• Frozen fruit pops (E's favorite!).
  • When on sale, I do buy some baking mixes to keep in the cupboard. We like brownies occasionally.
  • Banana splits with strawberries, frozen yogurt, and some chocolate or maple syrup.
  • Etc.

Etsy Changes

Hi all,

A few new things about my Etsy shop:

I looove Etsy's new digital download feature. I've updated all of my digital downloads so that you can download them immediately, instead of waiting for me to email them!

I also have a new item listed -- a print option. You can purchase it to order a hard-copy print of any of my digital files.


In other news, E woke up with a fever today. She sounds congested and is having a hard time sleeping. I'm realizing that having a sick toddler is entirely different than having a sick baby. She cries and cries, and even though she's doing great with her words, she's still struggling to tell me what's bothering her. She spent most of the morning crying and wanting to be held. Distracting her worked best, so we played lots of games -- her favorite was baking "coffee" (k-cups) in her play oven. We took her for a long walk in the stroller, and she even went down the slide a few times at the park, but she's not 100% herself.
Looks like I'll be getting one more "vacation" day until her fever breaks.

I hope to be back up and running and blogging more frequently by mid-week. :-)


Thursday, July 4, 2013

Happy 4th of Exhaustion!

What a day! Got up early to make the parade in Mark's hometown, then out to eat for lunch, where E ran around inside and outside, ate ice cream, and played with her cousins -- back to Mark's parents' house for more of the same -- pool and hose time, playing with the dogs, toys, piano, typical baby chaos as E got into anything and everything. Mark finally got her to go down for a "nap" at 4:45pm. She slept 45 minutes then woke up crying, "Show me Nini! Show me Bee!" Ok, more play time and chasing the dogs. Out to dinner at the local pizza shop, where she had run of the little dining room and played with her cousins more. Mark and I could barely keep up. We got in the car, and E insisted on playing every baby road trip game I could think of and singing every song I know. Finally, 5 minutes from home, 2 hours past her bedtime, my eyes starting to close, she starts hitting my arm.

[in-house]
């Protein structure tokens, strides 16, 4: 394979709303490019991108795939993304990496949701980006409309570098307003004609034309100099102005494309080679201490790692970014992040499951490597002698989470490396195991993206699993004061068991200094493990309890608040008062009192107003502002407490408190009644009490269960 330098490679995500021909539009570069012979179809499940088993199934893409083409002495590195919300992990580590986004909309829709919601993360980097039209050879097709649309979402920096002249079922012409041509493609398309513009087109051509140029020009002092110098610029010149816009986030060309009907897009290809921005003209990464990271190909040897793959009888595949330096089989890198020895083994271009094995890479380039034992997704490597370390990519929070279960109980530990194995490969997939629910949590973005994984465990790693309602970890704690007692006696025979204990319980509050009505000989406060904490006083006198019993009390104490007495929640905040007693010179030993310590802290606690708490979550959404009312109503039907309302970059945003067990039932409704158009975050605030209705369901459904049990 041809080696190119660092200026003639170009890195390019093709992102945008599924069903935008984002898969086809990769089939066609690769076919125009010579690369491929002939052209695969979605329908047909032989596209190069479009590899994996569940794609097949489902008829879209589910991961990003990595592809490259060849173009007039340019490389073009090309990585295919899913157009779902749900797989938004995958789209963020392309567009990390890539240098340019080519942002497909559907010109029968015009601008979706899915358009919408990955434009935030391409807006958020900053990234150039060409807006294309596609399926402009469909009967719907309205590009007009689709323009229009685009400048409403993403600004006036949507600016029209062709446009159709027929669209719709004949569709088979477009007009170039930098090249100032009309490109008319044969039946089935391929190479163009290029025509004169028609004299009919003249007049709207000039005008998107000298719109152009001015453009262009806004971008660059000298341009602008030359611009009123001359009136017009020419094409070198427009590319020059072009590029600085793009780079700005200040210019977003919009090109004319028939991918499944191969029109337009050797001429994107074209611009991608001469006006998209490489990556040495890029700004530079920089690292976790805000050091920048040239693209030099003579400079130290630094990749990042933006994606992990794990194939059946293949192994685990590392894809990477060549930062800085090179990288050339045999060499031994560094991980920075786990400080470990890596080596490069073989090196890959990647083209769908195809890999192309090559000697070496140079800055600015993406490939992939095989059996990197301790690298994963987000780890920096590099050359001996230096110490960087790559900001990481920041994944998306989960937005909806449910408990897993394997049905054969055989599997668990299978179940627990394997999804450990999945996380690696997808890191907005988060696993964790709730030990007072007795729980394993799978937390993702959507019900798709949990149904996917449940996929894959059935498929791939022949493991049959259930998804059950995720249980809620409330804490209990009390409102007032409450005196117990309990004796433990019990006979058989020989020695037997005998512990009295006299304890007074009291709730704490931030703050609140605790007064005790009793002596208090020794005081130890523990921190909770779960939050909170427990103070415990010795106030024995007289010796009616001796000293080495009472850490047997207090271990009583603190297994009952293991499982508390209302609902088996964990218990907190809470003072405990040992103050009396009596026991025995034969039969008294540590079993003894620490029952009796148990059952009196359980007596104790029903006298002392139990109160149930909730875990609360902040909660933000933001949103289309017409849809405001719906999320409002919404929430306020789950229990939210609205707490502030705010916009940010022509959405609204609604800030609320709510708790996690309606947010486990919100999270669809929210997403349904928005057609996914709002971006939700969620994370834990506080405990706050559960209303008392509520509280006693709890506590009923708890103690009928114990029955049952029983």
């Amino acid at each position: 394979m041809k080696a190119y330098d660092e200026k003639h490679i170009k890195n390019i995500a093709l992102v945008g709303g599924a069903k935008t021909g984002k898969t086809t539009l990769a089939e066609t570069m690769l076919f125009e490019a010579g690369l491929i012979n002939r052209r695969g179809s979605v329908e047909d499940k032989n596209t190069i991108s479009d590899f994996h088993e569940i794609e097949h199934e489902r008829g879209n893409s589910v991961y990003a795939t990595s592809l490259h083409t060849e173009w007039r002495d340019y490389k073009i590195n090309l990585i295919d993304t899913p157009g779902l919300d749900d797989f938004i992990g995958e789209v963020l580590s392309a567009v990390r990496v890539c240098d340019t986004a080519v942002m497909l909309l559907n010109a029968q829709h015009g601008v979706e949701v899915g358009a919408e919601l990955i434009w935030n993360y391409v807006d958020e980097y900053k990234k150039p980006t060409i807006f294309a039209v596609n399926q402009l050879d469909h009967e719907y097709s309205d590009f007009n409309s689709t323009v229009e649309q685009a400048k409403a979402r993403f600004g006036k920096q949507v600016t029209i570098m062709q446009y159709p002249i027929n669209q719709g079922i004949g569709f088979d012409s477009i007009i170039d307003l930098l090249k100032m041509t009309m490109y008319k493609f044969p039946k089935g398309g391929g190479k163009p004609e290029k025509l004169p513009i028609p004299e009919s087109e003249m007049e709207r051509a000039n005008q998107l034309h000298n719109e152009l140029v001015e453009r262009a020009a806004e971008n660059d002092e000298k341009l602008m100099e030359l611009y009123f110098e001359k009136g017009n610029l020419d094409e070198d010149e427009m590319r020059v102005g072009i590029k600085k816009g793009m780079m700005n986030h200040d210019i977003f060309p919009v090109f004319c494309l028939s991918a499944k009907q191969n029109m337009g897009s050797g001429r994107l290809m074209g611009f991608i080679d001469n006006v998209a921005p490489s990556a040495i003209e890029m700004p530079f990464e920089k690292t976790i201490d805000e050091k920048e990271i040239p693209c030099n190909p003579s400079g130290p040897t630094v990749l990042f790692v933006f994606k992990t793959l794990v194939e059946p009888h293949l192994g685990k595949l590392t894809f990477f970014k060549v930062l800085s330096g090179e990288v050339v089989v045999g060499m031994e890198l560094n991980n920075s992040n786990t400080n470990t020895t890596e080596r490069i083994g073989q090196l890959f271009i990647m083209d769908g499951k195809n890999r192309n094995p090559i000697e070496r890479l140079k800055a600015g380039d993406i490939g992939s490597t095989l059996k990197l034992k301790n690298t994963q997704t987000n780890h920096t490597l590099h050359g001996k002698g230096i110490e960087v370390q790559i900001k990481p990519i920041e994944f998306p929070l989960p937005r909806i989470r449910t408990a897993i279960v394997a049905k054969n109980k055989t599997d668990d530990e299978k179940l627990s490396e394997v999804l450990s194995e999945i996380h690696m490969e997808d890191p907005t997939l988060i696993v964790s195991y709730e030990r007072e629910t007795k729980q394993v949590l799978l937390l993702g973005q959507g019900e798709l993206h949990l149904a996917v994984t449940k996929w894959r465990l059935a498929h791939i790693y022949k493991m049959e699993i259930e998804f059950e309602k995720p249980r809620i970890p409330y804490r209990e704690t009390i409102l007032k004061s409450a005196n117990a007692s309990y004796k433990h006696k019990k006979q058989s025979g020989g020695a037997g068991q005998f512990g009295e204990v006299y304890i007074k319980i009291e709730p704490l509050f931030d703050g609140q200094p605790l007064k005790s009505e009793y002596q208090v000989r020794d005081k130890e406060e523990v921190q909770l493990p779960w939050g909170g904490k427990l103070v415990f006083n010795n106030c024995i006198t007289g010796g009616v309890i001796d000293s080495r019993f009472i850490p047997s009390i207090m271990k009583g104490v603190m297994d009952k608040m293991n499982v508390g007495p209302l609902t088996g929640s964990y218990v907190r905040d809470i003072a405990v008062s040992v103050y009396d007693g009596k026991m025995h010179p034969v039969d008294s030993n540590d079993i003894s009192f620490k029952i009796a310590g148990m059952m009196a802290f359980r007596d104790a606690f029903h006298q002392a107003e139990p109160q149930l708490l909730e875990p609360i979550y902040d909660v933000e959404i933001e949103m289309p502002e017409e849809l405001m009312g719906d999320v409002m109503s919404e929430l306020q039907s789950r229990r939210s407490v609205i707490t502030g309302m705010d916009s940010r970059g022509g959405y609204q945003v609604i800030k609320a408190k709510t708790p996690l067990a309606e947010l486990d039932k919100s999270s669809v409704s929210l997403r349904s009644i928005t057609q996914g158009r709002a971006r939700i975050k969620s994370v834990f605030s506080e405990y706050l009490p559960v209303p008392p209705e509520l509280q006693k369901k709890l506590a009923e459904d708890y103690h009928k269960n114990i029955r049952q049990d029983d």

"Mama! Mama!"

"Huh. What?"

All bright-eyed and happy, she yells, "I go park!?"

Mark and I died laughing. I brought her in the door, changed her diaper, put her in bed, and she rolled over and fell right to sleep. I'm next!

Tuesday, July 2, 2013

Dinner Parties and Toddlers 101

Last week, the company Mark works for had a summer dinner party. They flew most of the team from their Minnesota branch to Vermont for a few days of meetings and this social gathering – a chance to work and chat face-to-face. The owner of the company has a beautifully remodeled farmhouse, where the dinner party was held.

No one else was bringing kids to the event, but E is the newest company “baby,” so a few of the women asked if I was bringing her, and I decided to make an appearance. Mark and I took separate cars, in case some unexpected baby drama caused me to leave early… See, we’re getting better at this planning-ahead thing!

I dressed myself up to the best of my ability – hair down, dress jeans, a silky top, and (what was I thinking?) zero-tread flats. Next time I will wear jogging shorts, a tank top, hair in a pony-tail, running shoes, a baby harness, and tool belt complete with: milk, water, cheddar-goldfish, apple slices, duct tape, and rope.

I met Mark at the office then followed him to the boss’s house. He found me a parking spot, then went in the house ahead of me, waving to coworkers and chatting with his work friends. I stepped in the door, just off the kitchen, and ushered E through ahead of me. The women who noticed us come in started ‘aww’ing over E’s party dress. I echoed their ‘aww’s, said “Thank you,” and smiled lovingly down at my little lady, who was now… gone.

The lace edge of her dress disappeared around the corner, into the kitchen.

“E!!” I yelled, then chased after her. She was at the stove, brow furrowed in concentration, turning a small knob between the burner switches back and forth. Blue neon numbers were flying – 35, 15, 45, 10. I pulled her away then read the knob label: “Timer”. I quickly gathered, by the trays of expensive appetizers that were flying from the kitchen, that this was another company-catered event, that the main course was in the oven, and that E had just set the timer to Lord knows what.